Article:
The latest integrated food security tier classification (IPC) analysis of the country also revealed “catastrophic” levels of food insecurity affecting thousands in the Northeast.
The analysis was conducted in January and February by partners, including the Food and Agriculture Organization of the United Nations (FAO), its sister agency, the World Food Program (WFP), and many non-governmental organizations.
Although humanitarian aid has helped avert a food security catastrophe during Afghanistan’s harsh winter, Hunger still persists at unprecedented levels, according to the report.
FAO FAO President Richard Trenchard said the food security situation is serious.
“Humanitarian aid remains absolutely vital, as is the need to rebuild shattered agricultural livelihoods and reconnect farmers and rural communities to struggling rural and urban markets across the country. There’s no way out of this crisis if this doesn’t happen“He said.
The IPC was developed in 2004 to assess the severity and scale of a country’s food insecurity and acute malnutrition situation.
Some improvement expected
The report predicts that food security in Afghanistan will improve slightly from June to November and the number of people facing severe food insecurity will drop to 18.9 million.
This is partly due to the May-August wheat harvest and the expansion of food aid and agricultural aid this year.
“Food aid and emergency livelihood assistance are the lifeline of the people of Afghanistan. We launched the world’s largest humanitarian food project in just a few months, reaching over 16 million people since August 2021.
The first ‘catastrophe’
But the report warns that any benefits will be limited as the ongoing drought and economic crisis continue to threaten the lives and livelihoods of millions of people across the country.
Partners were particularly concerned about: A small pouch with a “lethal” level of food insecurity – IPC 5, the highest level, was detected for the first time since the scale was introduced in Afghanistan in 2011.
More than 20,000 people in Gor province, located in the northeast, face fatal levels of starvation due to long harsh winters and miserable agricultural conditions.
Ukraine war pressure
The report says the coming harvest will bring some comfort to millions, but the relief will be short-lived for many.
The aftermath of the Ukraine war continues to put pressure on Afghanistan’s wheat supply, food, agricultural and fuel prices.
Moreover, access to seeds, fertilizers and irrigation water is limited, labor opportunities are scarce, and people have gone into heavy debt to buy food over the past few months.
Support people and agriculture
FAO and WFP continue to expand their programs throughout Afghanistan.
“We are working with farmers, millers and bakeries to train women and create jobs to support the local economy. Because Afghan people much prefer jobs. Women want to be able to work. And every girl deserves to go to school,” said WFP’s McGroarty.
“Getting the economy working normally is the surest way to get out of the crisis, otherwise the pain will increase where crops are not growing,” she added.
To date this year, WFP has provided emergency food assistance to more than 16 million people in Afghanistan, supported local markets and worked with retailers and local suppliers.
The agency also continues to invest in skills training and climate adaptation projects to help families cultivate land and grow food.
Meanwhile, FAO continues to expand its support to farmers and herders in rural Afghanistan.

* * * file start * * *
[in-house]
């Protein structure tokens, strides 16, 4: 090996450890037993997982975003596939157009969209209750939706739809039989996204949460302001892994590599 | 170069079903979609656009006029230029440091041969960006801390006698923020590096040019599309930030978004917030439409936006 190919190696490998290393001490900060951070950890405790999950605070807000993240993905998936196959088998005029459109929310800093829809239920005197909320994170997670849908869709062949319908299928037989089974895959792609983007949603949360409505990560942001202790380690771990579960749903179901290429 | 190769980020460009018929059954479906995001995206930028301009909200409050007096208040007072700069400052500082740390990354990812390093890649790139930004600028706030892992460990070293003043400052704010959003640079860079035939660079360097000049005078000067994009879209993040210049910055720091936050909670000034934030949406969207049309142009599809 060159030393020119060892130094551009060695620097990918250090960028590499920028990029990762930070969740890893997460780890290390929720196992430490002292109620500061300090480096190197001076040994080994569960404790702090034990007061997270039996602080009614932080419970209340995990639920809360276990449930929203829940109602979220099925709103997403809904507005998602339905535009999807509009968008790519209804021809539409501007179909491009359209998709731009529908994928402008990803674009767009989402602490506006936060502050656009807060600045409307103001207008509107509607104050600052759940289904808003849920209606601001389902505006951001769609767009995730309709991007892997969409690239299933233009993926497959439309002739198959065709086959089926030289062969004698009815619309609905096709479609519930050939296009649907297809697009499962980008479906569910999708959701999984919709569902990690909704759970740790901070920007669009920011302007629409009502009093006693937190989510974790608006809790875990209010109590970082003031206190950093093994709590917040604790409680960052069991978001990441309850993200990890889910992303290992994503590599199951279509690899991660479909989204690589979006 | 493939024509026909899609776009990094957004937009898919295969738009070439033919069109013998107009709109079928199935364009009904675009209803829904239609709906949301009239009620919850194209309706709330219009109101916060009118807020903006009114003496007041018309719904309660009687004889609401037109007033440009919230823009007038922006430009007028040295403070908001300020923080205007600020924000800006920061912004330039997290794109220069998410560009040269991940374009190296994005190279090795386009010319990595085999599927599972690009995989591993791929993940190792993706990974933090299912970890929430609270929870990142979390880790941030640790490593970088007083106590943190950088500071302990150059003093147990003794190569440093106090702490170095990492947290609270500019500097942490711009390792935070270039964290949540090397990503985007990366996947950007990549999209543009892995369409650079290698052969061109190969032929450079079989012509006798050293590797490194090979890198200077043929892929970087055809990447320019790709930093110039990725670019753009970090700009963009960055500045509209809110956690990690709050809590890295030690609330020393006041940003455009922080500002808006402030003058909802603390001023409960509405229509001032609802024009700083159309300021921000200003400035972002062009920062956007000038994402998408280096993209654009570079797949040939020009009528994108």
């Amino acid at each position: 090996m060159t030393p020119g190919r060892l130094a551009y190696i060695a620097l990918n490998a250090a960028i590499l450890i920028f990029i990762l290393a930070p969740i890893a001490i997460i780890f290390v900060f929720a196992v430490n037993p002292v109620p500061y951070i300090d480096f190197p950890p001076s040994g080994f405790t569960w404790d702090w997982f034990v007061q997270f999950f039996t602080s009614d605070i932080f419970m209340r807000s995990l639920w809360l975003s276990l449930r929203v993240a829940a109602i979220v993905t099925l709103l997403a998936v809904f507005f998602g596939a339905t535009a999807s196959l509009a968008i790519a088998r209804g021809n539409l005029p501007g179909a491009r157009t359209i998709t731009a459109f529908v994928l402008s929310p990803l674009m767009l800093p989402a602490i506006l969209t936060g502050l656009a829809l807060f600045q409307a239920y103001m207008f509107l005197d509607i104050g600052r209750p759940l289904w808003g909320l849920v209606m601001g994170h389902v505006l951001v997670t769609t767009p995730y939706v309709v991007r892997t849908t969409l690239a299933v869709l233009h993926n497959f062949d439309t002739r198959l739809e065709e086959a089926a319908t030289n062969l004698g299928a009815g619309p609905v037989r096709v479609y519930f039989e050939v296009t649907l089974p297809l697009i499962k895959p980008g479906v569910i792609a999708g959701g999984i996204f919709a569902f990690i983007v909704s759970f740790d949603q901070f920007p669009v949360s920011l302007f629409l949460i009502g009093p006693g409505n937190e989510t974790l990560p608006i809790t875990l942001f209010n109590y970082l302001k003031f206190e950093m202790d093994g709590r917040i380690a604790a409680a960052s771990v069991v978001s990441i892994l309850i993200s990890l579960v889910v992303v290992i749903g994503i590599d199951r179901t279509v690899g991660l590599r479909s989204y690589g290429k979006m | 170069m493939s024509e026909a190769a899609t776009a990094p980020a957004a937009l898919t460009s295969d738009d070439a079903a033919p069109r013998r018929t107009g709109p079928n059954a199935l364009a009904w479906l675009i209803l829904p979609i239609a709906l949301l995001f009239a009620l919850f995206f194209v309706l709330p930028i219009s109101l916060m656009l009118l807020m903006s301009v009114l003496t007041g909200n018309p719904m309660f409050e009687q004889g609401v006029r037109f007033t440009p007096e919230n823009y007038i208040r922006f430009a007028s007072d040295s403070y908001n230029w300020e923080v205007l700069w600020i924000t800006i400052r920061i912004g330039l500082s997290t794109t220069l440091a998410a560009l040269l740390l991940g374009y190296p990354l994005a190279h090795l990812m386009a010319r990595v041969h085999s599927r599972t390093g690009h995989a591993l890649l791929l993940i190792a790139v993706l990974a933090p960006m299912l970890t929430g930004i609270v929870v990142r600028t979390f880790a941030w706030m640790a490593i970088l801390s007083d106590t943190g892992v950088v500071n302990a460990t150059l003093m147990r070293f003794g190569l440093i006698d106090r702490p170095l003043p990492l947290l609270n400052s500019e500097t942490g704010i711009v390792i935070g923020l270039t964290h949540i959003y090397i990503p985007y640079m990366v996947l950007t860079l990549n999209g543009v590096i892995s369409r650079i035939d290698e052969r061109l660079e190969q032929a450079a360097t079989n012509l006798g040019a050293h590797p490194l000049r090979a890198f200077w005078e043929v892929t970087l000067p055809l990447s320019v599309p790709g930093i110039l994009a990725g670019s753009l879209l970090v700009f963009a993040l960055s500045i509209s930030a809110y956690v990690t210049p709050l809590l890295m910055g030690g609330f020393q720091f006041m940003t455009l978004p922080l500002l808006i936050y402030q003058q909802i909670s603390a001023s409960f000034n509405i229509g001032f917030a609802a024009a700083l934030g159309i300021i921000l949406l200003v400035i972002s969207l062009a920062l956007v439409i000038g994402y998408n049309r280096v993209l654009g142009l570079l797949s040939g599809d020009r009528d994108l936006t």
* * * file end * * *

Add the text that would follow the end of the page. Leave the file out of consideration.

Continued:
The United Nations agency will support more than 9 million people this year through a variety of interventions, including support for crop, livestock and vegetable production. Cash transfer, reconstruction of critical irrigation infrastructure and systems.
More news from Afghanistan:
Expanding restrictions on women
The UN women’s representative expressed serious concerns about the recent UN announcement. in fact authorities.
This weekend, the Taliban ordered all women to cover their faces in public and leave their homes only when necessary. Male relatives will be penalized for violations.
“The latest instructions from the Taliban are Further expansion of restrictions on women and girlsincluding delayed return to work and inability to pursue education.
Freedom of movement is a fundamental human right, she said.
“It is an absolute prerequisite for women to exercise all their rights and participate actively in society. Where women’s rights are limited, everyone is reduced.”
high price to pay
Bahous said earlier this year that the UN Secretary-General in fact The decision of the authorities to deny education to girls in grade 6 and above.
She was even more startled by reports that women were unable to drive, unable to use public transport, or simply unable to move from place to place.
“These constraints increasingly limit women’s livelihoods, access to health care and education, seeking protection, escaping situations of violence, exercising individual and collective rights, and acting with agency.” She said.
Ms. Bahous added: Accelerating violations of women’s and girls’ rights are costing Afghanistan enormously. It is affecting social and economic growth.
Current restrictions on women’s employment are believed to have resulted in: Immediate economic loss up to $1 billionOr up to 5% of the country’s economic output, she said.
More than half of the population in need of humanitarian aid amid food insecurity and malnutrition “The latest restrictions have made recovery attempts more difficult, if not impossible.” She said.
“We urgently in fact Authorities must respect their obligations under human rights law and the full human rights of women and girls, including the immediate restoration of women and girls’ freedom of independent movement and the right to the highest standard of education and work.”